Published: June 20th 2011June 20th 2011
I put in the so many bana trees quote because that is what Nesta always says when the two two of us walk into Masele's farm. There really is...so many banan trees. bUt i just love how she says it with her African accent.
I spent the last week at Pawaga camp (sadly it was my last...but more on that later). On our way up to Pawaga camp from Iringa, we passed through Ilolo Mpya village, where apparently they were having their monthly 'free market' . Which means anyone can sell anything there. It was huge!! We stopped and took a look around. You could find ANYTHING there, but what stood out most in my mind were the Obama shirts. We saw a couple of kids wearing them. I have been meaning to write about the admiration these people feel for Obama, I just havent yet. Frequently, when locals find out I'm from America, they exclaim OBAMA OBAMA! to which I reply, yes, Obama is our president, some of them get extremely excited. He is very celebrated here due to the fact that he is half Kenyan. When he won the presidency, a market was created for Obama products. We found Obama gum in one of the stores in the market! It sucks, and only lasts about 1 minute, but I'm bringing a perice home anyway, its just too classic. I also see his picture on random buildings too. Anyway, a TON of shirts were made with Obama's picture on it with various phrases various colors types etc after he won. Devin bought one that screams american patriotism...Its a huge picture of obama's face with an american flag in the background and under his face it says CHANGE WE CAN BELIEVE IN! in big bold letters. It was made in TZ and It's pretty epic. I found a shirt that was made for a woman, it was yellow and just said Obama on it with some fancy design in the background, and the funniest thing was under the name Obama, it said Abercromble and Filch. so really it was a rip off of an Abercrombie and Fitch shirt, but it was made in TZ! I thought that was awesome, I almost almost almost bought it, but in the end didnt (people in America wouldnt really get it if I wore it around, plus I dont want to label myself as a complete liberal)...but I got a great picture of it!
The next day in Pawaga camp, I again went to Masele's farm with Nesta. He gave us several bananas to take back to camp and I figured this was a good time to practice carrying stuff on my head, like all the women here do. It was suprisingly hard! Even with just a few bananas, they kept falling off and I had to walk extremely slow to keep them on, while Nesta, on the other hand, was having no issues and was walking swiftly back to camp and the bananas stayed perfectly balanced on her head. Later, I went swimming in the river again with Nesta, and Juma's (our night askari (gaurd)) children (5, 7 and 8) joined us as well. They were in the river anyway catching fish. When little kids hang out with a mzungu, all they really do is stare at you. I played a chasing game with them in the river, and then, somehow, I ended up showing them American dance moves. I'm not exaclty sure how that came up, but it was rather hilarious. I taught them the chicken dance (which they ended up becoming obsessed with...haha great), macarena, hand jive, disco, shopping cart, robot, grease lightning and some Nsync dance moves, as well as the skill of patting their head while rubbing their belly. Only one of them got it down. They all thought it was hilarious and were having a great time! They mimicked EVERYTHING i did and also kept humming the chicken dance, even long after we were done swimming. I got video of them doing it.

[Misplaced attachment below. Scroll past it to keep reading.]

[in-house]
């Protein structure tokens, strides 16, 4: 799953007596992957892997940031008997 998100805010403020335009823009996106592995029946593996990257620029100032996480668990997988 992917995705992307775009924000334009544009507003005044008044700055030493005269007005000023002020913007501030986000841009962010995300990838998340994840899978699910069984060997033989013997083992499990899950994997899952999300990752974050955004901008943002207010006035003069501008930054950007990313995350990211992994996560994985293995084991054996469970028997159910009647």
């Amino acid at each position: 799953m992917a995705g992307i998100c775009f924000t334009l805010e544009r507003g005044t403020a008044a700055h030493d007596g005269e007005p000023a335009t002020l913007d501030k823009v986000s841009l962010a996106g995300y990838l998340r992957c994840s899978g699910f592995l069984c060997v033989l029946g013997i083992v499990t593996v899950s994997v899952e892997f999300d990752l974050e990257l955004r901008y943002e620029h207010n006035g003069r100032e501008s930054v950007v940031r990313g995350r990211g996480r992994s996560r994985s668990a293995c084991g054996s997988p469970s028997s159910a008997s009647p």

On my safari trip this week, I had another really great group of villagers. One of them spoke english pretty well too, so I had some good conversations with him. Something funny happned too. we came across a group of 5 male elephants, a few which had their dongs hangin out for all the world to see (and they were rather long too, I would guess 3ish feet, haha). The villagers started laughing their heads off at this. Just goes to show that sexual things are hilarious anywhere, not just America. I was surprised at this.
On my last day (possibly ever) at Pawaga, we had a great time. After our post interviews, we returned to camp for lunch where I had to take one last swim in the crocodile infested (okay, i guess its not really infested, since only one small croc lives in it) river. Nesta, Felisto, Rowland and Julius all joined me. We had a grand old time splashing around and doing belly flops. We then made a 'zebra' picture, both in water and on land with the rest of the volunteers. A 'zebra' is a picture with africans and mzungus alternate and are standing next to each other, so its a black person standing next to a white standing next to black etc. Efectively it makes a zebra since their stripes are black and white. haha get it? I thought it was a hilarious concept when Julius brought it up I couldnt stop laughing, and I had to have that picture. Luckily I got a couple :). (they were taken on my camera anyways). Juma, Nesta and Masaele as well wanted pictures with me to remember me by. Juma and I took one with his kids in it. this was 2 days after the dancing lessons, and they came into camp again STILL humming the chicken dance and wanted me to do the dances again with them. They were so cute. I got some great pictures that day and will really really miss everyone and Rafiki. I came to love that dog, even though he is quite misbehaved. He was my little buddy. I made some great friends at Pawaga camp and will never ever forget them and the experiences I had during my time there. Off to Chogela camp now for 5 days, then I leave Africa pretty much...which is becoming too depressing to bear almost...it feels like home here...I love the east african wilderness. It's unlike anything I've ever seen or anywhere I have ever been.